Physical and Social Threats Fortify Moral Judgements
Moral judgements are often believed to be firmly grounded in rational thought. However, scholars have discovered that moral considerations are responsive to individual and contextual factors, such as contamination and disease threats. Indeed, the role of disgust and disease threats on amplifying judgements of moral wrongdoing has been widely investigated. Likewise, there may be other forms of threat that similarly fortify condemnation across multiple domains of morality. To explore this possibility, I conducted three lines of research, as reported in Chapters 2 through 4 of this thesis. I hypothesized that worry about contracting an illness in the midst of an ongoing pandemic, heightened risk perception as a consequence of senescence, and the presence or prospect of social exclusion would lead individuals to rate moral transgressions as more objectionable.
In Chapter 2, I examined whether individual differences in concern about the ongoing COVID-19 pandemic were associated with stricter judgements of moral wrongdoing across the five moral foundations of harm/care, fairness/reciprocity, ingroup/loyalty, authority/respect, and purity/degradation. Results showed that from March-May of 2020, individuals who were more worried about a previously unknown type of coronavirus (SARS-CoV-2) and contracting the associated COVID-19 disease were harsher in their evaluations of unrelated moral wrongdoing, relative to individuals who were less worried. Results held when controlling for political orientation, suggesting fear of illness was driving the effect, rather than ideological beliefs. Moreover, there was suggestive evidence that moral condemnation intensified across the time periods tested, perhaps as a function of prolonged exposure to the risk of contracting a potentially deadly communicable illness.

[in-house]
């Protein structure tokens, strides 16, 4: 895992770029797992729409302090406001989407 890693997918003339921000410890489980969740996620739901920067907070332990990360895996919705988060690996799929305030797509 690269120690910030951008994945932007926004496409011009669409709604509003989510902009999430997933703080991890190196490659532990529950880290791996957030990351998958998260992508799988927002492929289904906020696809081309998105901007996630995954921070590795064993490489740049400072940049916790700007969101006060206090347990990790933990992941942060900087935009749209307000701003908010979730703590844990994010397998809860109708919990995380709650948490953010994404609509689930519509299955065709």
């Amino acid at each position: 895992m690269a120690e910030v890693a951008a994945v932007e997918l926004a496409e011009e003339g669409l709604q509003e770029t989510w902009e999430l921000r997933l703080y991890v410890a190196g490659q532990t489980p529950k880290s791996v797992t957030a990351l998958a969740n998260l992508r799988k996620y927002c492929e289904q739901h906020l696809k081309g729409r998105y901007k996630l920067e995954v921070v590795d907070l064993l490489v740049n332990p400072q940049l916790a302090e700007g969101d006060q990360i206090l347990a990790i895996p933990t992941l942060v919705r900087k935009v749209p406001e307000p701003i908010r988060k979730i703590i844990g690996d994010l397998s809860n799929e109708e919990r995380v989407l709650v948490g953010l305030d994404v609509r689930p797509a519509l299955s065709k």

Building on these findings concerning the relationship between physical threats and moral verdicts, Chapter 3 reports results from multiple large cross-sectional panel surveys, namely nine rounds European Social Survey and seven waves of the World Values Survey, which suggest that relative to younger adults, older adults hold stricter views about the moral domains of authority, purity, and fairness. Results held after controlling for political orientation and income. In a follow-up study on the online testing platform Prolific, older adults rated moral violations to be more objectionable than younger adults. This relationship between age and moral condemnation was mediated by risk perception, such that older adults reported higher sensitivity to risk across a number of domains, which in turn was associated with stricter moral judgements. In sum, findings were consistent with the hypothesis that threats, in this case in the form of older age and senescence, are associated with stricter moral judgements. Shifting to a different form of threat, in Chapter 4 I report findings from three studies investigating how the presence of, and sensitivity to, social exclusion is tied to stricter moral judgements. In two studies, findings revealed an indirect effect: social exclusion reduced the fundamental social needs of belonging, self-esteem, sense of control, and meaningful existence, which in turn was associated with fortified moral judgements. The indirect effect was especially pronounced for harm violations, suggesting a heightened fear of immediate personal danger in response to social exclusion. Alongside these experimental findings, a correlational study revealed a striking effect size for the relationship between social anxiety and moral condemnation, with similar associations across each of five moral content domains. Taken together, results suggest that both the experience of, and sensitivity to, social threat is associated with heightened condemnation of moral infractions. Consistent results from these three lines of work suggest that physical and social threats help to explain and predict moral judgements in response to subjective considerations of safety and well-being.